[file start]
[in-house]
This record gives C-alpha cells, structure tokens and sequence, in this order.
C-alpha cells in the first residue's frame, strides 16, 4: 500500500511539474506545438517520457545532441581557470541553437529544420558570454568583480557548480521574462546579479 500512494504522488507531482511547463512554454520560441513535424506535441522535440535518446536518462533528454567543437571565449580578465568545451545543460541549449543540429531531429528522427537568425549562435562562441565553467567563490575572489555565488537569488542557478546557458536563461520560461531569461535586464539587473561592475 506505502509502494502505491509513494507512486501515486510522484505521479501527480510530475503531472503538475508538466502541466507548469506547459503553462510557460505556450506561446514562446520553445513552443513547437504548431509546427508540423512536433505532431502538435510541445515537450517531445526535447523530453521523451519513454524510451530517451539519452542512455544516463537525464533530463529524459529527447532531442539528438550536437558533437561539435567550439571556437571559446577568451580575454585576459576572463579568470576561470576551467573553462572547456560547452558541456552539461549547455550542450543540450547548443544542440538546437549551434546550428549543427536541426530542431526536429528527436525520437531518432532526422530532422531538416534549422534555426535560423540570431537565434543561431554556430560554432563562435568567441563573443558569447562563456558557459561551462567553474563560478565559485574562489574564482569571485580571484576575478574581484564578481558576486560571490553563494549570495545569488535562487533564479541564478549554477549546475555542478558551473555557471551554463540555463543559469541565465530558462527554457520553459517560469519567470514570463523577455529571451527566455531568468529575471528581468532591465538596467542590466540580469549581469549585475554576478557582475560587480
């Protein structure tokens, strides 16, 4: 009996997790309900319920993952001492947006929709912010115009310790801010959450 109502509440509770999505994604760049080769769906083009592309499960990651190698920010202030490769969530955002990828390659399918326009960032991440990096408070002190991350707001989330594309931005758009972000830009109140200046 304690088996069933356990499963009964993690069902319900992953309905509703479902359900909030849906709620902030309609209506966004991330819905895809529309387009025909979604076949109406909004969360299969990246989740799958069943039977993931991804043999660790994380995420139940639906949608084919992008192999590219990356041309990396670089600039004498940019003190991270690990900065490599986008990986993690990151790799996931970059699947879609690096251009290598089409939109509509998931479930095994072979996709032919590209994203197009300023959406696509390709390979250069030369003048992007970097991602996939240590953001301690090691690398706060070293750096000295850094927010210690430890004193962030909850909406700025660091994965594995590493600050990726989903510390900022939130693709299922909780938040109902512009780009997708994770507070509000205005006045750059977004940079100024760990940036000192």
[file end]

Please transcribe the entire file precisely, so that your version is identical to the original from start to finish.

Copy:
[in-house]
This record gives C-alpha cells, structure tokens and sequence, in this order.
C-alpha cells in the first residue's frame, strides 16, 4: 500500500511539474506545438517520457545532441581557470541553437529544420558570454568583480557548480521574462546579479 500512494504522488507531482511547463512554454520560441513535424506535441522535440535518446536518462533528454567543437571565449580578465568545451545543460541549449543540429531531429528522427537568425549562435562562441565553467567563490575572489555565488537569488542557478546557458536563461520560461531569461535586464539587473561592475 506505502509502494502505491509513494507512486501515486510522484505521479501527480510530475503531472503538475508538466502541466507548469506547459503553462510557460505556450506561446514562446520553445513552443513547437504548431509546427508540423512536433505532431502538435510541445515537450517531445526535447523530453521523451519513454524510451530517451539519452542512455544516463537525464533530463529524459529527447532531442539528438550536437558533437561539435567550439571556437571559446577568451580575454585576459576572463579568470576561470576551467573553462572547456560547452558541456552539461549547455550542450543540450547548443544542440538546437549551434546550428549543427536541426530542431526536429528527436525520437531518432532526422530532422531538416534549422534555426535560423540570431537565434543561431554556430560554432563562435568567441563573443558569447562563456558557459561551462567553474563560478565559485574562489574564482569571485580571484576575478574581484564578481558576486560571490553563494549570495545569488535562487533564479541564478549554477549546475555542478558551473555557471551554463540555463543559469541565465530558462527554457520553459517560469519567470514570463523577455529571451527566455531568468529575471528581468532591465538596467542590466540580469549581469549585475554576478557582475560587480
């Protein structure tokens, strides 16, 4: 009996997790309900319920993952001492947006929709912010115009310790801010959450 109502509440509770999505994604760049080769769906083009592309499960990651190698920010202030490769969530955002990828390659399918326009960032991440990096408070002190991350707001989330594309931005758009972000830009109140200046 304690088996069933356990499963009964993690069902319900992953309905509703479902359900909030849906709620902030309609209506966004991330819905895809529309387009025909979604076949109406909004969360299969990246989740799958069943039977993931991804043999660790994380995420139940639906949608084919992008192999590219990356041309990396670089600039004498940019003190991270690990900065490599986008990986993690990151790799996931970059699947879609690096251009290598089409939109509509998931479930095994072979996709032919590209994203197009300023959406696509390709390979250069030369003048992007970097991602996939240590953001301690090691690398706060070293750096000295850094927010210690430890004193962030909850909406700025660091994965594995590493600050990726989903510390900022939130693709299922909780938040109902512009780009997708994770507070509000205005006045750059977004940079100024760990940036000192």